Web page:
SafeOnline Education Society addresses the relatively new phenomena of widespread Internet access and use by children and youth, specifically how young people use this technology in unsafe ways. SafeOnline provides presentations to youth, parents, and classroom educators to increase communication competencies, critical and reflective thinking skills, and personal and social responsibility.
At least one in three adolescents have reported being bullied recently, and 47% of parents reported they have a child who is bullied. In 2012, 15-year-old Amanda Todd committed suicide as a result of cyber-bullying, epitomizing the need for education about online actions. The tragic story served to raise awareness about the consequences of Internet conduct and bullying, while confirming there is much work that needs to be done.
Safe Online strongly emphasizes the importance of parents’ roles in influencing their child’s safe Internet conduct. Although some parents struggle with Internet 101, they should still walk with their children through online spaces. They don’t need to know the technology as well as their children because their role is to share their life experience instead. Parents can help to translate offline values to the online world, such as compassion, kindness, respect for privacy, and awareness of audience. Parents need to have value-spaced conversations with their children about their online conduct.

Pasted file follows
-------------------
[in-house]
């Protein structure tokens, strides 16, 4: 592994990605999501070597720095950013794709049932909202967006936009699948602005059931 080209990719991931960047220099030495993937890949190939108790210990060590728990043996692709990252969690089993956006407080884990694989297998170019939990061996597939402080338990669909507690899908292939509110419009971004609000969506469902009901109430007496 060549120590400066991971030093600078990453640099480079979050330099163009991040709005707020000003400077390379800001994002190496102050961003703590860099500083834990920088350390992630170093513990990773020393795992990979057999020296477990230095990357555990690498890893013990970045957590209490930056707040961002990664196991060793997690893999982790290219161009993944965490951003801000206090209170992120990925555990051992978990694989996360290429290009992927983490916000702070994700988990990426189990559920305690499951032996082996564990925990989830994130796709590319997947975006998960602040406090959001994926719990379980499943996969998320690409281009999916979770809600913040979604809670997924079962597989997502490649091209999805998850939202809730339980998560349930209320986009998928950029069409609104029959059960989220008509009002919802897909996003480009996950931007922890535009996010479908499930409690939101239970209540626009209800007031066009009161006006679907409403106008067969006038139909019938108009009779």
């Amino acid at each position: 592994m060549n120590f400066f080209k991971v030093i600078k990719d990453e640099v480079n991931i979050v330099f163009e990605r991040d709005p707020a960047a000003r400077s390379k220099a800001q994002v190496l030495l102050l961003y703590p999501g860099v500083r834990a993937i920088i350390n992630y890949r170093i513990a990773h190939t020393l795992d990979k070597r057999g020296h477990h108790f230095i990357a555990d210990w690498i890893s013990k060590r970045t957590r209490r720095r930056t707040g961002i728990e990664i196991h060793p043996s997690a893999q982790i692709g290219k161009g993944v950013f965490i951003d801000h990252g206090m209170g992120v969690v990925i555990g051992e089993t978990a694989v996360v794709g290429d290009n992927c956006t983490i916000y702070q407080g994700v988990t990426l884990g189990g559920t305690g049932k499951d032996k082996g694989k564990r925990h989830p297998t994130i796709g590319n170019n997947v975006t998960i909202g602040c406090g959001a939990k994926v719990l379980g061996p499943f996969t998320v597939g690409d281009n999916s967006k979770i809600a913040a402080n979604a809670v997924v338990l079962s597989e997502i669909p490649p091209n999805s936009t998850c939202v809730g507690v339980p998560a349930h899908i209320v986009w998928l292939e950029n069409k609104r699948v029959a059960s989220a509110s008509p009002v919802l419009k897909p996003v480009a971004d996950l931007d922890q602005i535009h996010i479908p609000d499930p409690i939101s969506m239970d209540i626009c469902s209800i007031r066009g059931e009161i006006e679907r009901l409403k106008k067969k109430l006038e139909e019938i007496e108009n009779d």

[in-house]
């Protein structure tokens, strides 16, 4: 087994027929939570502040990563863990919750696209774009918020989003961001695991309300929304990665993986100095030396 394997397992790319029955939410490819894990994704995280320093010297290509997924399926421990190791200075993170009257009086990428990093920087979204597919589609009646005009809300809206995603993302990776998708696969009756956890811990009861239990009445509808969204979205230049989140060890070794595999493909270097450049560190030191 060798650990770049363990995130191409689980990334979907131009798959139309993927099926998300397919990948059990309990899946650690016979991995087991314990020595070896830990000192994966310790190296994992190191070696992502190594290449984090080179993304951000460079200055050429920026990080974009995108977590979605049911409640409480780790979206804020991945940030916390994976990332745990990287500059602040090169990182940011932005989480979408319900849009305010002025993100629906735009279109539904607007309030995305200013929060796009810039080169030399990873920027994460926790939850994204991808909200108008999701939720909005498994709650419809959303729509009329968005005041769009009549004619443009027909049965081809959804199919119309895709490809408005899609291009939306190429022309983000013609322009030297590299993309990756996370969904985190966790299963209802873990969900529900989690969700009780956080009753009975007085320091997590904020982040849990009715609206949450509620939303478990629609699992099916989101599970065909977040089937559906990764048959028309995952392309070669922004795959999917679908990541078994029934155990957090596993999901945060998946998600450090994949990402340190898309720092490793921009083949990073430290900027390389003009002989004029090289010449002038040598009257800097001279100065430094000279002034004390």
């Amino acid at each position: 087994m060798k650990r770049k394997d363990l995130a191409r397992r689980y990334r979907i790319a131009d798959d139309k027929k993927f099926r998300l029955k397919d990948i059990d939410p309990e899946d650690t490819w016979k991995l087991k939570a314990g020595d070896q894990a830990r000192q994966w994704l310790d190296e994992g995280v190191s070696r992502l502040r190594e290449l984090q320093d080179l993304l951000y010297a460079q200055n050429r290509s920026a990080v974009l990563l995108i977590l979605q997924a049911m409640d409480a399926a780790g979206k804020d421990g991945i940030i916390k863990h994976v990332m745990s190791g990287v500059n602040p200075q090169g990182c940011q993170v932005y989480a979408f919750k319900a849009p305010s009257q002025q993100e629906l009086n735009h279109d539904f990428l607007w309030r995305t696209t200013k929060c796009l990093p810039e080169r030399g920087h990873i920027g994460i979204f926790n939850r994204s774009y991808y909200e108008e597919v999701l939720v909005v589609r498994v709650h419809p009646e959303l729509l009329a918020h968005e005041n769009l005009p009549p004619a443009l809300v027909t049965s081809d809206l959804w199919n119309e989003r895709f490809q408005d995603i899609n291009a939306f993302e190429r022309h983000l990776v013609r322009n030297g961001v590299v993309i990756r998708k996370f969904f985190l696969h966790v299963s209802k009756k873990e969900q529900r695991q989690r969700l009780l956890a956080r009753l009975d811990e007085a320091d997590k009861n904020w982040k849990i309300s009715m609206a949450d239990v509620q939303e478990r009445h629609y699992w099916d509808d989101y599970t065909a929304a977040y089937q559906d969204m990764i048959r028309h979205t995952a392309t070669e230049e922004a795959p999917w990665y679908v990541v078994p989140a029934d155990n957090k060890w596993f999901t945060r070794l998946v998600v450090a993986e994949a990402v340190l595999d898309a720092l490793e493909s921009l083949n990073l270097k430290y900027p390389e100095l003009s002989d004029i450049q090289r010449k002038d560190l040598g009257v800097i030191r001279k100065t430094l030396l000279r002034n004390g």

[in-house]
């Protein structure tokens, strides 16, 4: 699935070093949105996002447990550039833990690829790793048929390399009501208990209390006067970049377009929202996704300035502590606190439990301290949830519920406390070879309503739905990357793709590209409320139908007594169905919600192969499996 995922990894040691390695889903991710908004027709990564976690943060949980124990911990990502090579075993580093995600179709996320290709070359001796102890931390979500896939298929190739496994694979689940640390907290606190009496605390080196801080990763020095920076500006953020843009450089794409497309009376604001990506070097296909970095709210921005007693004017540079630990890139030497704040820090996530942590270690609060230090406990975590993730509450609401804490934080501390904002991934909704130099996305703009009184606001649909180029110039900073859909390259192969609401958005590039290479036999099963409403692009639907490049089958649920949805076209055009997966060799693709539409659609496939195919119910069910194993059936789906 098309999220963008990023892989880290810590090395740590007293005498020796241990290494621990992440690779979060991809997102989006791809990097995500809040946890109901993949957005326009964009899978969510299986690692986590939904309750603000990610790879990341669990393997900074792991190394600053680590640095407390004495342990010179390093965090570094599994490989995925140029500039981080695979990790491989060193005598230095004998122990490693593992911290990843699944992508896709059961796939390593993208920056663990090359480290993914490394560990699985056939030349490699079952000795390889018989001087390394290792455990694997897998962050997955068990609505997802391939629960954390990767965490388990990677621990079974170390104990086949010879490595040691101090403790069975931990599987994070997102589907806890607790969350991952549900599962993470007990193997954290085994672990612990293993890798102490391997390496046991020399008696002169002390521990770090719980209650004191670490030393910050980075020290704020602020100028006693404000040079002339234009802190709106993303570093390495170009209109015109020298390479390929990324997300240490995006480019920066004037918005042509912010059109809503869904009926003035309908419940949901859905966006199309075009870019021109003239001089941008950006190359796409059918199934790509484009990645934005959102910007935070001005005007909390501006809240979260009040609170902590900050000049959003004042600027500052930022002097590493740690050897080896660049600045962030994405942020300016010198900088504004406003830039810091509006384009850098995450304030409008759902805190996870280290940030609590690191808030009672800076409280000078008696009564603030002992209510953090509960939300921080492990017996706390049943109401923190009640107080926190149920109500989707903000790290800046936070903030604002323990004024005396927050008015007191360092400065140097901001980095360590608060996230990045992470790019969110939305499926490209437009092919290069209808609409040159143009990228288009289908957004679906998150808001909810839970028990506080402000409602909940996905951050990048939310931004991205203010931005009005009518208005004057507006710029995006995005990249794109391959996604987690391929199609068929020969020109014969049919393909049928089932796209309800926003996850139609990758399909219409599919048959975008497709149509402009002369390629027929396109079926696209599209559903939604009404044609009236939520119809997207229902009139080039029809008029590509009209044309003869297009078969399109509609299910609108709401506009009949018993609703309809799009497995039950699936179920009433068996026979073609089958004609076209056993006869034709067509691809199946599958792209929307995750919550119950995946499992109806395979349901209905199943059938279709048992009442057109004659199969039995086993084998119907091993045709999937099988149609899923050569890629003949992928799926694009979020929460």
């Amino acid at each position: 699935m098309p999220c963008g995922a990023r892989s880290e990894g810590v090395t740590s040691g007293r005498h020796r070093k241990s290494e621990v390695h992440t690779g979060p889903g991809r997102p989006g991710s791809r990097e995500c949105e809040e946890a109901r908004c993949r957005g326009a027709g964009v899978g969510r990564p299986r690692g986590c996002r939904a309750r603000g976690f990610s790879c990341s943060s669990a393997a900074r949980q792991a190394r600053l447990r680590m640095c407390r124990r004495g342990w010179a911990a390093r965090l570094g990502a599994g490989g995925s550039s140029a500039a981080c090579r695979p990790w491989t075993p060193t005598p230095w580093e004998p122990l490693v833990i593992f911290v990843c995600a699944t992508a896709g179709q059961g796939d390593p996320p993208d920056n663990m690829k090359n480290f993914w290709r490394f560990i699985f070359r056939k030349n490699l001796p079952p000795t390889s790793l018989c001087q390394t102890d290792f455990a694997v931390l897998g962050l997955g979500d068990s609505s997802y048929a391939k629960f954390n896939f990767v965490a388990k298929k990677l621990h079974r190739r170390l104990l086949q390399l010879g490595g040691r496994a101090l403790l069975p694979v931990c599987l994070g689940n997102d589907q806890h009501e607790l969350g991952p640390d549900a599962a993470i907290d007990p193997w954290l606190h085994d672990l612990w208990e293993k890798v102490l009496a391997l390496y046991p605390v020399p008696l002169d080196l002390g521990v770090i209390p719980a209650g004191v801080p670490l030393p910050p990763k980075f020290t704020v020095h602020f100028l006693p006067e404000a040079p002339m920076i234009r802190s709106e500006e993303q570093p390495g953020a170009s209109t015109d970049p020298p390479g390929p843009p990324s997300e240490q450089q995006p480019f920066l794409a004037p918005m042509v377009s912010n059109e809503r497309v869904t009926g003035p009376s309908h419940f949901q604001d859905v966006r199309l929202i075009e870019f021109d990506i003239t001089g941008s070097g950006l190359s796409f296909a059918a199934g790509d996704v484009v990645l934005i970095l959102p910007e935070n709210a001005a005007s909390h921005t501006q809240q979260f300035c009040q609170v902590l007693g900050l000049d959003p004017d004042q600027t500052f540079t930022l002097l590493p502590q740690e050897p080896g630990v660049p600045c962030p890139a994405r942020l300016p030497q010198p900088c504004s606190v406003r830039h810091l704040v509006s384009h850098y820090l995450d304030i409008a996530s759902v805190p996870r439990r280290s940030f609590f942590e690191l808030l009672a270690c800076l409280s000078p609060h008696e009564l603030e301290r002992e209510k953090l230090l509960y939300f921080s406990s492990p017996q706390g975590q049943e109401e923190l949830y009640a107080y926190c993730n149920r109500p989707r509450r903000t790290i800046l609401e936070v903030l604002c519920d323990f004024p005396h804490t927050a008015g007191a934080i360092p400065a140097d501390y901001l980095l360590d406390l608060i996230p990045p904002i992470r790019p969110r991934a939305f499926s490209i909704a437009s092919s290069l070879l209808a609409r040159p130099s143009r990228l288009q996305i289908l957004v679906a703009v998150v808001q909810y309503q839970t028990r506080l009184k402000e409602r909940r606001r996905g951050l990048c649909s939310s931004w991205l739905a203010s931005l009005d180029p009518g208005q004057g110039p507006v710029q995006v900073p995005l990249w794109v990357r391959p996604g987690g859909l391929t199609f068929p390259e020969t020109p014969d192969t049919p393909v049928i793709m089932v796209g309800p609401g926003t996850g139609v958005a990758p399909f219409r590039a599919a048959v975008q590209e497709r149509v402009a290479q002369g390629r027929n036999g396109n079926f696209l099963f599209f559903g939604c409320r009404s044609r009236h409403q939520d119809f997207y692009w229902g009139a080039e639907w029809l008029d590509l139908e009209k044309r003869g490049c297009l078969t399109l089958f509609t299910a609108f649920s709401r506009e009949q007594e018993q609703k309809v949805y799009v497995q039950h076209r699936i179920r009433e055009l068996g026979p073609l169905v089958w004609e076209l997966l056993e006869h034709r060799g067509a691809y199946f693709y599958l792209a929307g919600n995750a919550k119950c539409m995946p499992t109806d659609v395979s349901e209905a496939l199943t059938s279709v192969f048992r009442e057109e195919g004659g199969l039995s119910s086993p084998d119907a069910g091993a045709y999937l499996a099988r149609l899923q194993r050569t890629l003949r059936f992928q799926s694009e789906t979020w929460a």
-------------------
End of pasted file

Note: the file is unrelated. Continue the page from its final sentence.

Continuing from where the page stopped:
Besides cyber-bullying and the respectful use of online communication, there is also the issue of addiction to online devices. One couple was at the stage where they had to lock up their son’s gaming console controllers so he knew there was no chance to access it; he was so addicted that he would ransack the entire house if he knew it was hidden somewhere. Other parents might go to bed thinking their kids are sleeping when they are playing games all night instead. The average teenager receives three texts per night in their bedroom. Parents don’t realize it’s affecting their kids’ sleep, which impacts brain development and learning. Some parents might not feel strong enough to say “no devices” in the bedroom. They are overwhelmed by their kids circumventing attempts to limit gaming devices and getting around family filters.
Sadly, parents are the group that attends presentations in the lowest number, even though they are most in need of engagement and education. With SVP’s funding, SafeOnline has polished and professionalized their presence, programs, and promotional material in order to attract larger audiences, including more parents. The Internet is only increasing its prevalence in youth’s daily lives, and a “SafeOnline education” is to be aware of how going online affects child and adolescent development, family communications, and respectful peer relationships.